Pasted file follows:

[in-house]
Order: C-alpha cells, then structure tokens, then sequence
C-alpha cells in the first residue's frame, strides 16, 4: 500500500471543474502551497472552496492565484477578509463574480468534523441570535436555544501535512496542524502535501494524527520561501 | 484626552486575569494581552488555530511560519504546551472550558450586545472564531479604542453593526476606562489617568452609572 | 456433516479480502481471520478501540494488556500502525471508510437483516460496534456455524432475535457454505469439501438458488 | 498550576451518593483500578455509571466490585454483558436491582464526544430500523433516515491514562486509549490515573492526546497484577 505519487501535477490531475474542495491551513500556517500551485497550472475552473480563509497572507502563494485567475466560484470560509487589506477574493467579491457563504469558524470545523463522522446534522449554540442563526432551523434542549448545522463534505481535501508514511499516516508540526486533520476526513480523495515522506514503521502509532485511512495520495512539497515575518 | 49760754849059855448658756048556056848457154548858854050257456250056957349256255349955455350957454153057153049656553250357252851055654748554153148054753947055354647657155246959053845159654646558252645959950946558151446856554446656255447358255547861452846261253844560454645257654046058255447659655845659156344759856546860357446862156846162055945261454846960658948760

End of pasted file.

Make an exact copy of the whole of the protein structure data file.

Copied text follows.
[in-house]
Order: C-alpha cells, then structure tokens, then sequence
C-alpha cells in the first residue's frame, strides 16, 4: 500500500471543474502551497472552496492565484477578509463574480468534523441570535436555544501535512496542524502535501494524527520561501 | 484626552486575569494581552488555530511560519504546551472550558450586545472564531479604542453593526476606562489617568452609572 | 456433516479480502481471520478501540494488556500502525471508510437483516460496534456455524432475535457454505469439501438458488 | 498550576451518593483500578455509571466490585454483558436491582464526544430500523433516515491514562486509549490515573492526546497484577 505519487501535477490531475474542495491551513500556517500551485497550472475552473480563509497572507502563494485567475466560484470560509487589506477574493467579491457563504469558524470545523463522522446534522449554540442563526432551523434542549448545522463534505481535501508514511499516516508540526486533520476526513480523495515522506514503521502509532485511512495520495512539497515575518 | 49760754849059855448658756048556056848457154548858854050257456250056957349256255349955455350957454153057153049656553250357252851055654748554153148054753947055354647657155246959053845159654646558252645959950946558151446856554446656255447358255547861452846261253844560454645257654046058255447659655845659156344759856546860357446862156846162055945261454846960658948760